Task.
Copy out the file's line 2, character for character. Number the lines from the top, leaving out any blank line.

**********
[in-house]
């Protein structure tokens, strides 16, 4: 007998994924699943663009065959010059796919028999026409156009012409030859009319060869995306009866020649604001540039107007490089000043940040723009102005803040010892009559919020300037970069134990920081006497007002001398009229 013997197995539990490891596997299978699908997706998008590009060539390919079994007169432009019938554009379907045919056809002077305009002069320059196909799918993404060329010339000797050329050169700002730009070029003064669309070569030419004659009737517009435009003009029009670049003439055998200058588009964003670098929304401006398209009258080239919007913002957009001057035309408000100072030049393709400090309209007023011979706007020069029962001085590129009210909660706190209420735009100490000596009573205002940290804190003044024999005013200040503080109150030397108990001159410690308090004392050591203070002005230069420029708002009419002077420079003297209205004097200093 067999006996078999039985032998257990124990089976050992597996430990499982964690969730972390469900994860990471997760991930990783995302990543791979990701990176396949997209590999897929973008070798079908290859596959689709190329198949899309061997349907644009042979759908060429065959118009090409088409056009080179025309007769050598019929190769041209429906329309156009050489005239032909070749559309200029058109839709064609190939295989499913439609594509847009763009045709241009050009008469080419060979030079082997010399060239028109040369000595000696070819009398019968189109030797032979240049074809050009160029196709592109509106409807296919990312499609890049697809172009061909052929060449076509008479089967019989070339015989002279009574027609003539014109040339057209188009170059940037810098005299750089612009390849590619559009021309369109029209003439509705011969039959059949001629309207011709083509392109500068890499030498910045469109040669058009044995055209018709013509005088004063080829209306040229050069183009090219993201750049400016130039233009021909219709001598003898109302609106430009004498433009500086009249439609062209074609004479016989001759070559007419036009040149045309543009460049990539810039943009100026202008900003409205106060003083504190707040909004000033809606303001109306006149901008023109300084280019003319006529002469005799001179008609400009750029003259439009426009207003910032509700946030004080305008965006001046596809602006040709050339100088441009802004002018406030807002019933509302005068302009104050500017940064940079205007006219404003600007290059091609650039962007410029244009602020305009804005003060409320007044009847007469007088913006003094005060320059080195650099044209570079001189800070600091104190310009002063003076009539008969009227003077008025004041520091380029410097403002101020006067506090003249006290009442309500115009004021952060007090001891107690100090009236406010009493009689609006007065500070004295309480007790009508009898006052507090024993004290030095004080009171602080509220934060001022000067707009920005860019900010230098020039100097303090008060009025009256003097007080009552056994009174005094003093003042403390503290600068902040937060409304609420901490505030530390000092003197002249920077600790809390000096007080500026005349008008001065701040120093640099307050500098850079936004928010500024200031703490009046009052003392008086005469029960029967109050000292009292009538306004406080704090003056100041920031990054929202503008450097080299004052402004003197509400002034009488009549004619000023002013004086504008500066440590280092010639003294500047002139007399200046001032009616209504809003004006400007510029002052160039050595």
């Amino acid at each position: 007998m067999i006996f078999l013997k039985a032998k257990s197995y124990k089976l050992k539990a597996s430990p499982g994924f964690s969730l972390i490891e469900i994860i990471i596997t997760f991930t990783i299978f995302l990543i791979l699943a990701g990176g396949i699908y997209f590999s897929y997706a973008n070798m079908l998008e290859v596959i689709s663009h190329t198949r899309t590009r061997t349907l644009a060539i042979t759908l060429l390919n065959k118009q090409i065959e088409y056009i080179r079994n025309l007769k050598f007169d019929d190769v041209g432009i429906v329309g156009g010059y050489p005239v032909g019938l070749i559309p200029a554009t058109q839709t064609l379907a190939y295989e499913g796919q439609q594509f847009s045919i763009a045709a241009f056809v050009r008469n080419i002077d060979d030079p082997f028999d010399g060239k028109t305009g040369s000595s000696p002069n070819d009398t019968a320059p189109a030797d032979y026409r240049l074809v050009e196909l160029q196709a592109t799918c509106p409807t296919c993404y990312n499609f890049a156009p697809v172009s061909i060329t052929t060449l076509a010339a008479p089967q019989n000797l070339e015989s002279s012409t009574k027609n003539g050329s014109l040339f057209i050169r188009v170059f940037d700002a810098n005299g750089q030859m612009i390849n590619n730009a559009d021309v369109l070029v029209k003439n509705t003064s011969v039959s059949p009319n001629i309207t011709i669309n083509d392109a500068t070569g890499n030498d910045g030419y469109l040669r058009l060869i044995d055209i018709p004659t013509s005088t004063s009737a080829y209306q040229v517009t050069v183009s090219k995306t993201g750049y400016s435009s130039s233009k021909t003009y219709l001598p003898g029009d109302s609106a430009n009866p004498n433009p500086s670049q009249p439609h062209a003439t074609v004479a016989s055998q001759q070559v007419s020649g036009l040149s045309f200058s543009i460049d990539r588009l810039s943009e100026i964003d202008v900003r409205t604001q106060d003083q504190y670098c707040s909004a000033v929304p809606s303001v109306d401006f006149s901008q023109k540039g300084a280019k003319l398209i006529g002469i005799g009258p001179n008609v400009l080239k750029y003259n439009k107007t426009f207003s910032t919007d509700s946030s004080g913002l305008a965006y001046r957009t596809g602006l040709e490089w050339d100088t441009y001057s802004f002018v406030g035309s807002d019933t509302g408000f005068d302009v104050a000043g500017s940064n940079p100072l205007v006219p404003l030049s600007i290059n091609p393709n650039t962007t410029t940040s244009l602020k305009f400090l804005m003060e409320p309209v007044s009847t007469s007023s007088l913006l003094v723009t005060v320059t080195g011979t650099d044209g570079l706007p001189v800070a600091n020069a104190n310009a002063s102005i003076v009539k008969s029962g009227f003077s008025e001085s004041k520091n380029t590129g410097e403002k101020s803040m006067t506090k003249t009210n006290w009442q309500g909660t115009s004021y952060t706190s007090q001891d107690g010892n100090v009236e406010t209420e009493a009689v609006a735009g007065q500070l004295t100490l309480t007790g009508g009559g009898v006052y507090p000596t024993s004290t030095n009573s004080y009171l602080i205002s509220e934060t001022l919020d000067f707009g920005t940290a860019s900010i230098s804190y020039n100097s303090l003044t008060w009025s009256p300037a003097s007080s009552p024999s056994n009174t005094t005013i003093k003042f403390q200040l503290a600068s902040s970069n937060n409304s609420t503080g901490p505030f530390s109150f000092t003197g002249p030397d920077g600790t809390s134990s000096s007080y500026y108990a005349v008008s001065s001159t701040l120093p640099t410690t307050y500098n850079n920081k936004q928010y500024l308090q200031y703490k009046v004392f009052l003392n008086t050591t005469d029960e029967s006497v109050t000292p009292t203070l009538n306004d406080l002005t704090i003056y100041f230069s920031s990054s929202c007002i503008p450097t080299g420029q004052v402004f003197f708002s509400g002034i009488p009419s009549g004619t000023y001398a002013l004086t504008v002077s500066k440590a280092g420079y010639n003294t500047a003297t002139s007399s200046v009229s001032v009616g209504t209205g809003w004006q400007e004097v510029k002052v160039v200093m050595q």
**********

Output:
């Protein structure tokens, strides 16, 4: 007998994924699943663009065959010059796919028999026409156009012409030859009319060869995306009866020649604001540039107007490089000043940040723009102005803040010892009559919020300037970069134990920081006497007002001398009229 013997197995539990490891596997299978699908997706998008590009060539390919079994007169432009019938554009379907045919056809002077305009002069320059196909799918993404060329010339000797050329050169700002730009070029003064669309070569030419004659009737517009435009003009029009670049003439055998200058588009964003670098929304401006398209009258080239919007913002957009001057035309408000100072030049393709400090309209007023011979706007020069029962001085590129009210909660706190209420735009100490000596009573205002940290804190003044024999005013200040503080109150030397108990001159410690308090004392050591203070002005230069420029708002009419002077420079003297209205004097200093 067999006996078999039985032998257990124990089976050992597996430990499982964690969730972390469900994860990471997760991930990783995302990543791979990701990176396949997209590999897929973008070798079908290859596959689709190329198949899309061997349907644009042979759908060429065959118009090409088409056009080179025309007769050598019929190769041209429906329309156009050489005239032909070749559309200029058109839709064609190939295989499913439609594509847009763009045709241009050009008469080419060979030079082997010399060239028109040369000595000696070819009398019968189109030797032979240049074809050009160029196709592109509106409807296919990312499609890049697809172009061909052929060449076509008479089967019989070339015989002279009574027609003539014109040339057209188009170059940037810098005299750089612009390849590619559009021309369109029209003439509705011969039959059949001629309207011709083509392109500068890499030498910045469109040669058009044995055209018709013509005088004063080829209306040229050069183009090219993201750049400016130039233009021909219709001598003898109302609106430009004498433009500086009249439609062209074609004479016989001759070559007419036009040149045309543009460049990539810039943009100026202008900003409205106060003083504190707040909004000033809606303001109306006149901008023109300084280019003319006529002469005799001179008609400009750029003259439009426009207003910032509700946030004080305008965006001046596809602006040709050339100088441009802004002018406030807002019933509302005068302009104050500017940064940079205007006219404003600007290059091609650039962007410029244009602020305009804005003060409320007044009847007469007088913006003094005060320059080195650099044209570079001189800070600091104190310009002063003076009539008969009227003077008025004041520091380029410097403002101020006067506090003249006290009442309500115009004021952060007090001891107690100090009236406010009493009689609006007065500070004295309480007790009508009898006052507090024993004290030095004080009171602080509220934060001022000067707009920005860019900010230098020039100097303090008060009025009256003097007080009552056994009174005094003093003042403390503290600068902040937060409304609420901490505030530390000092003197002249920077600790809390000096007080500026005349008008001065701040120093640099307050500098850079936004928010500024200031703490009046009052003392008086005469029960029967109050000292009292009538306004406080704090003056100041920031990054929202503008450097080299004052402004003197509400002034009488009549004619000023002013004086504008500066440590280092010639003294500047002139007399200046001032009616209504809003004006400007510029002052160039050595």